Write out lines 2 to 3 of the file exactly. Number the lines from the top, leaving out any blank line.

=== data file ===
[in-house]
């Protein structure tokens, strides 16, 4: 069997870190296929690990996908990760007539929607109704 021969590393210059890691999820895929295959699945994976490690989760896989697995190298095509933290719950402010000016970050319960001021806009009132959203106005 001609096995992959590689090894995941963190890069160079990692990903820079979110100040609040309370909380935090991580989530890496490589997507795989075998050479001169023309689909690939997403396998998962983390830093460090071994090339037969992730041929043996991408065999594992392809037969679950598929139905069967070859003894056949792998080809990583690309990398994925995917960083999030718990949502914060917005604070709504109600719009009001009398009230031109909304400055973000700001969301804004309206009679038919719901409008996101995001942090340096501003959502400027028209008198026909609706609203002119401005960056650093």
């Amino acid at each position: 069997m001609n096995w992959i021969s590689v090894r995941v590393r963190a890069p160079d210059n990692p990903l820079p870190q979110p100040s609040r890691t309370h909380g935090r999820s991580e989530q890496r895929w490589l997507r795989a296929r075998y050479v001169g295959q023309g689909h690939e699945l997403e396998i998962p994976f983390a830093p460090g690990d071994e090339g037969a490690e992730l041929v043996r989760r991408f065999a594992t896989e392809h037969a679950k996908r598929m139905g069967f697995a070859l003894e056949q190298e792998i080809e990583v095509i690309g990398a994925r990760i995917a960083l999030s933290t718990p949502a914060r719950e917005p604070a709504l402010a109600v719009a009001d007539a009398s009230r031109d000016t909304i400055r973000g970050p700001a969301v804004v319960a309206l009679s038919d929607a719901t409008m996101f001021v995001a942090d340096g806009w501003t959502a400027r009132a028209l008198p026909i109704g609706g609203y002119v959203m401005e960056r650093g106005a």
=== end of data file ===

């Protein structure tokens, strides 16, 4: 069997870190296929690990996908990760007539929607109704 021969590393210059890691999820895929295959699945994976490690989760896989697995190298095509933290719950402010000016970050319960001021806009009132959203106005 001609096995992959590689090894995941963190890069160079990692990903820079979110100040609040309370909380935090991580989530890496490589997507795989075998050479001169023309689909690939997403396998998962983390830093460090071994090339037969992730041929043996991408065999594992392809037969679950598929139905069967070859003894056949792998080809990583690309990398994925995917960083999030718990949502914060917005604070709504109600719009009001009398009230031109909304400055973000700001969301804004309206009679038919719901409008996101995001942090340096501003959502400027028209008198026909609706609203002119401005960056650093």
């Amino acid at each position: 069997m001609n096995w992959i021969s590689v090894r995941v590393r963190a890069p160079d210059n990692p990903l820079p870190q979110p100040s609040r890691t309370h909380g935090r999820s991580e989530q890496r895929w490589l997507r795989a296929r075998y050479v001169g295959q023309g689909h690939e699945l997403e396998i998962p994976f983390a830093p460090g690990d071994e090339g037969a490690e992730l041929v043996r989760r991408f065999a594992t896989e392809h037969a679950k996908r598929m139905g069967f697995a070859l003894e056949q190298e792998i080809e990583v095509i690309g990398a994925r990760i995917a960083l999030s933290t718990p949502a914060r719950e917005p604070a709504l402010a109600v719009a009001d007539a009398s009230r031109d000016t909304i400055r973000g970050p700001a969301v804004v319960a309206l009679s038919d929607a719901t409008m996101f001021v995001a942090d340096g806009w501003t959502a400027r009132a028209l008198p026909i109704g609706g609203y002119v959203m401005e960056r650093g106005a």